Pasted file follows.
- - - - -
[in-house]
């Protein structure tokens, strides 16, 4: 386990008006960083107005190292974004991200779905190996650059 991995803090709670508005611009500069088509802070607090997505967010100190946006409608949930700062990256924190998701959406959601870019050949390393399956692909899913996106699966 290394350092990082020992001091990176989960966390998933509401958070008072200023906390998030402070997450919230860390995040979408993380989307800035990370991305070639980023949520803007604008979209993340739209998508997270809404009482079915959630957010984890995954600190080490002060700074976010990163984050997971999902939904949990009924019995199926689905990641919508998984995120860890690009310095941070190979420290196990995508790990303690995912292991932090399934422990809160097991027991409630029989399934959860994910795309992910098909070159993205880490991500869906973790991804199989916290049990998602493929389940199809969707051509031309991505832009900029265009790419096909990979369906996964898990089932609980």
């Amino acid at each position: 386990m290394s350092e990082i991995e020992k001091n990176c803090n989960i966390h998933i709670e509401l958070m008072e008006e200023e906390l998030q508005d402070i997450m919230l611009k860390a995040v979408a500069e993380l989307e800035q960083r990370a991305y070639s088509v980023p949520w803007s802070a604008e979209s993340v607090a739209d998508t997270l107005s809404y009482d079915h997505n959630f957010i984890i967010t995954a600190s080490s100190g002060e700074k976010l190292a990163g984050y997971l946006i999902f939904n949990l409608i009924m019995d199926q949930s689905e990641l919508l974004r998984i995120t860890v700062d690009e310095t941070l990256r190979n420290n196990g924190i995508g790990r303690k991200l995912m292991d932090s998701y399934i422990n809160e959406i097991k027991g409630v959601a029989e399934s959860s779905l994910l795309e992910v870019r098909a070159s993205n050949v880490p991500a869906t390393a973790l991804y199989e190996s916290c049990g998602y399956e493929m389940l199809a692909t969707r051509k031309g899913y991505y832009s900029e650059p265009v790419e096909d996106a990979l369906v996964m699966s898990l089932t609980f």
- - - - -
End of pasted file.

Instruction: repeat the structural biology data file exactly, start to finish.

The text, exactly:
[in-house]
């Protein structure tokens, strides 16, 4: 386990008006960083107005190292974004991200779905190996650059 991995803090709670508005611009500069088509802070607090997505967010100190946006409608949930700062990256924190998701959406959601870019050949390393399956692909899913996106699966 290394350092990082020992001091990176989960966390998933509401958070008072200023906390998030402070997450919230860390995040979408993380989307800035990370991305070639980023949520803007604008979209993340739209998508997270809404009482079915959630957010984890995954600190080490002060700074976010990163984050997971999902939904949990009924019995199926689905990641919508998984995120860890690009310095941070190979420290196990995508790990303690995912292991932090399934422990809160097991027991409630029989399934959860994910795309992910098909070159993205880490991500869906973790991804199989916290049990998602493929389940199809969707051509031309991505832009900029265009790419096909990979369906996964898990089932609980």
């Amino acid at each position: 386990m290394s350092e990082i991995e020992k001091n990176c803090n989960i966390h998933i709670e509401l958070m008072e008006e200023e906390l998030q508005d402070i997450m919230l611009k860390a995040v979408a500069e993380l989307e800035q960083r990370a991305y070639s088509v980023p949520w803007s802070a604008e979209s993340v607090a739209d998508t997270l107005s809404y009482d079915h997505n959630f957010i984890i967010t995954a600190s080490s100190g002060e700074k976010l190292a990163g984050y997971l946006i999902f939904n949990l409608i009924m019995d199926q949930s689905e990641l919508l974004r998984i995120t860890v700062d690009e310095t941070l990256r190979n420290n196990g924190i995508g790990r303690k991200l995912m292991d932090s998701y399934i422990n809160e959406i097991k027991g409630v959601a029989e399934s959860s779905l994910l795309e992910v870019r098909a070159s993205n050949v880490p991500a869906t390393a973790l991804y199989e190996s916290c049990g998602y399956e493929m389940l199809a692909t969707r051509k031309g899913y991505y832009s900029e650059p265009v790419e096909d996106a990979l369906v996964m699966s898990l089932t609980f």